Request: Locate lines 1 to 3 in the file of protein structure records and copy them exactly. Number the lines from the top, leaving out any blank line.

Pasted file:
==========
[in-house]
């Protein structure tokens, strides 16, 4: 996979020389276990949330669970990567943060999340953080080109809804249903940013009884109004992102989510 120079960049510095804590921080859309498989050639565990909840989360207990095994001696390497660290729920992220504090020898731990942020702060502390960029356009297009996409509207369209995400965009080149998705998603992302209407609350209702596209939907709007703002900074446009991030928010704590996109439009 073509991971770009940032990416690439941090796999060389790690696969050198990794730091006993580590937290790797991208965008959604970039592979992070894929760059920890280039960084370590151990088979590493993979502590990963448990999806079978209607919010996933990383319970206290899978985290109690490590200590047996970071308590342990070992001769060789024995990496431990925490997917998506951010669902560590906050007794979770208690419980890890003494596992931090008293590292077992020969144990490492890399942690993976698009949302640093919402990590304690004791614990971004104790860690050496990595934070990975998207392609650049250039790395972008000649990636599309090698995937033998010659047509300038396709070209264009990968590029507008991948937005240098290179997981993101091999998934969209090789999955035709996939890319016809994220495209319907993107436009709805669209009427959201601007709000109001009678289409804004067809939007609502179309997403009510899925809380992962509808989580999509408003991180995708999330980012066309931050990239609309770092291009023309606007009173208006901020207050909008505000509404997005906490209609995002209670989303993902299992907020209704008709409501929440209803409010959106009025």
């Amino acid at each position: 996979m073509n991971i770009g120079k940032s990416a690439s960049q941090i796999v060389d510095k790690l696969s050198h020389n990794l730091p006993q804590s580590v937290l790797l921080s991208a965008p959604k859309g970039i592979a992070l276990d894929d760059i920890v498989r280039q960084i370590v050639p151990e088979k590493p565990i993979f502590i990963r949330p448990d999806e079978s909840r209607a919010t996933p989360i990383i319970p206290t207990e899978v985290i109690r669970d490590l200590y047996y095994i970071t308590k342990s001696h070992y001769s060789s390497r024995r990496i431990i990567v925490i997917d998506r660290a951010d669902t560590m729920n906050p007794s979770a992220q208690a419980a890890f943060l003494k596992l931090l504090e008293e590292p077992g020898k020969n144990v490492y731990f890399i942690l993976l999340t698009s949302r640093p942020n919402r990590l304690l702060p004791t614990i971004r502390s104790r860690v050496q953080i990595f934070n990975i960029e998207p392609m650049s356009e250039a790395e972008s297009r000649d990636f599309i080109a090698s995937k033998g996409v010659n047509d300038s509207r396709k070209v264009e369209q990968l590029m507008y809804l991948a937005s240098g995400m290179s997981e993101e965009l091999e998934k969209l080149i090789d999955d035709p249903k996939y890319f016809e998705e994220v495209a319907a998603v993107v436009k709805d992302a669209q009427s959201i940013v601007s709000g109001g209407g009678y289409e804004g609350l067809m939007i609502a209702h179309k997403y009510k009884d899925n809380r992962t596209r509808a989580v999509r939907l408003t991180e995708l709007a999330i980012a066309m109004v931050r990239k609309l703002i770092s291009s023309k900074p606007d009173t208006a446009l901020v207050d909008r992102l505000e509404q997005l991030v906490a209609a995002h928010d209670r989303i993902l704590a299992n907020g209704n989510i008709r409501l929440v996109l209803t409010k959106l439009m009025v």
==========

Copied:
[in-house]
């Protein structure tokens, strides 16, 4: 996979020389276990949330669970990567943060999340953080080109809804249903940013009884109004992102989510 120079960049510095804590921080859309498989050639565990909840989360207990095994001696390497660290729920992220504090020898731990942020702060502390960029356009297009996409509207369209995400965009080149998705998603992302209407609350209702596209939907709007703002900074446009991030928010704590996109439009 073509991971770009940032990416690439941090796999060389790690696969050198990794730091006993580590937290790797991208965008959604970039592979992070894929760059920890280039960084370590151990088979590493993979502590990963448990999806079978209607919010996933990383319970206290899978985290109690490590200590047996970071308590342990070992001769060789024995990496431990925490997917998506951010669902560590906050007794979770208690419980890890003494596992931090008293590292077992020969144990490492890399942690993976698009949302640093919402990590304690004791614990971004104790860690050496990595934070990975998207392609650049250039790395972008000649990636599309090698995937033998010659047509300038396709070209264009990968590029507008991948937005240098290179997981993101091999998934969209090789999955035709996939890319016809994220495209319907993107436009709805669209009427959201601007709000109001009678289409804004067809939007609502179309997403009510899925809380992962509808989580999509408003991180995708999330980012066309931050990239609309770092291009023309606007009173208006901020207050909008505000509404997005906490209609995002209670989303993902299992907020209704008709409501929440209803409010959106009025």
């Amino acid at each position: 996979m073509n991971i770009g120079k940032s990416a690439s960049q941090i796999v060389d510095k790690l696969s050198h020389n990794l730091p006993q804590s580590v937290l790797l921080s991208a965008p959604k859309g970039i592979a992070l276990d894929d760059i920890v498989r280039q960084i370590v050639p151990e088979k590493p565990i993979f502590i990963r949330p448990d999806e079978s909840r209607a919010t996933p989360i990383i319970p206290t207990e899978v985290i109690r669970d490590l200590y047996y095994i970071t308590k342990s001696h070992y001769s060789s390497r024995r990496i431990i990567v925490i997917d998506r660290a951010d669902t560590m729920n906050p007794s979770a992220q208690a419980a890890f943060l003494k596992l931090l504090e008293e590292p077992g020898k020969n144990v490492y731990f890399i942690l993976l999340t698009s949302r640093p942020n919402r990590l304690l702060p004791t614990i971004r502390s104790r860690v050496q953080i990595f934070n990975i960029e998207p392609m650049s356009e250039a790395e972008s297009r000649d990636f599309i080109a090698s995937k033998g996409v010659n047509d300038s509207r396709k070209v264009e369209q990968l590029m507008y809804l991948a937005s240098g995400m290179s997981e993101e965009l091999e998934k969209l080149i090789d999955d035709p249903k996939y890319f016809e998705e994220v495209a319907a998603v993107v436009k709805d992302a669209q009427s959201i940013v601007s709000g109001g209407g009678y289409e804004g609350l067809m939007i609502a209702h179309k997403y009510k009884d899925n809380r992962t596209r509808a989580v999509r939907l408003t991180e995708l709007a999330i980012a066309m109004v931050r990239k609309l703002i770092s291009s023309k900074p606007d009173t208006a446009l901020v207050d909008r992102l505000e509404q997005l991030v906490a209609a995002h928010d209670r989303i993902l704590a299992n907020g209704n989510i008709r409501l929440v996109l209803t409010k959106l439009m009025v």